President Trump speaking on ‘restoring law and order’ at police convention in Florida

 

President Donald Trump will address the International Association of Chiefs of Police Annual Convention in Orlando Monday afternoon.

The President is expected “to speak about the work of the administration to protect American communities by restoring law and order, supporting local law enforcement, and securing the border,” White House press secretary Sarah Sanders said.

The association represents some 30,000 members of law enforcement within 150 countries.

Last year, the President signaled permissiveness toward police roughing up suspects, telling a group of law enforcement officers: “When you see these thugs being thrown into the back of a paddy wagon, you just see them thrown in, rough, and I said, ‘Please don’t be too nice.'”

“Like when you guys put somebody in the car and you’re protecting their head, you know, the way you put their hand over, like, don’t hit their head, and they’ve just killed somebody … Don’t hit their head, I said, ‘You can take the hand away, OK?’ ” he added.

The law enforcement group pushed back on Trump’s remarks, saying that “managing use of force is one of the most difficult challenges faced by law enforcement agencies.”

“Law enforcement officers are trained to treat all individuals, whether they are a complainant, suspect, or defendant, with dignity and respect,” the statement said. “This is the bedrock principle behind the concepts of procedural justice and police legitimacy.”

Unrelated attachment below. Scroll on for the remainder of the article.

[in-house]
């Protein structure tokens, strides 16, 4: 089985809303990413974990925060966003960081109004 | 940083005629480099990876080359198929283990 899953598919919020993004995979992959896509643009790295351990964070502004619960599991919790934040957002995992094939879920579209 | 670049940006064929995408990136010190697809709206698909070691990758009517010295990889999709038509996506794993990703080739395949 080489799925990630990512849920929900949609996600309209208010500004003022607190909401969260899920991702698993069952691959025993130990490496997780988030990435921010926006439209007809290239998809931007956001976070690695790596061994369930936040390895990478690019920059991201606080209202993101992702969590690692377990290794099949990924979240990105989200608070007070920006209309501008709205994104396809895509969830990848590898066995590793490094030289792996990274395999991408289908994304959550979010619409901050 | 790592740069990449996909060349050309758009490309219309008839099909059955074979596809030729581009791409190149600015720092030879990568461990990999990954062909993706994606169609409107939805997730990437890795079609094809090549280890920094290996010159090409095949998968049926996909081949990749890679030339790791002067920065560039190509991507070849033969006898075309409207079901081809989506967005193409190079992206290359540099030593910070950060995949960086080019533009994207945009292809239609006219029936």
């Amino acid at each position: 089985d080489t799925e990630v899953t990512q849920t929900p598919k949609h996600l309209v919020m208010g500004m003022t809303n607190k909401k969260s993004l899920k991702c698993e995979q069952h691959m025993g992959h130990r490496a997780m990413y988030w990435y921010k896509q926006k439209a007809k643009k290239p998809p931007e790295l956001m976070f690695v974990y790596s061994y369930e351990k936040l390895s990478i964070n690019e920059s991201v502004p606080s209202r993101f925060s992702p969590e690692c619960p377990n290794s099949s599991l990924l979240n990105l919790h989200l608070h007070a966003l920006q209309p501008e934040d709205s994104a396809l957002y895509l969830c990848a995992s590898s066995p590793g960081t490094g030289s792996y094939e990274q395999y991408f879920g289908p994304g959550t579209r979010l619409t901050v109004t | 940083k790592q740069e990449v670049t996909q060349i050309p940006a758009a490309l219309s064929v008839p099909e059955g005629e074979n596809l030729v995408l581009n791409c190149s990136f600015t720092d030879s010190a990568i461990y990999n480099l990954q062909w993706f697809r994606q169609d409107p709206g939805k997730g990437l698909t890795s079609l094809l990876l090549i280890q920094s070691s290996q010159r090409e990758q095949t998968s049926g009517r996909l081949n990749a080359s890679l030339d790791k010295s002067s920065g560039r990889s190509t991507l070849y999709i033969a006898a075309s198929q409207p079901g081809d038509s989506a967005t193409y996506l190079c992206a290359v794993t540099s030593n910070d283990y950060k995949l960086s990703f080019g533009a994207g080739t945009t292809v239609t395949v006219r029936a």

The President confirmed Monday that Deputy Attorney General Rod Rosenstein will travel aboard Air Force One en route to the convention.

Boarding Marine One Monday morning, the President told members of the press that he and Rosenstein will be “talking on the plane” and noted that they “actually have a very good relationship.”

“I didn’t know Rod before, but I got to know him and I get along very well with him,” Trump said.

The President told reporters on Monday that he has no plans to fire Rosenstein.

“No, I don’t. No,” Trump said when asked.

Late last month, it was reported that Rosenstein suggested secretly recording the President and discussed recruiting Cabinet members to remove Trump from office. Rosenstein said he never pursued recording the President and denied any suggestion he advocated for Trump’s removal.

Trump said last week that he didn’t want to meet with Rosenstein to discuss the issue until Supreme Court nominee Brett Kavanaugh was confirmed.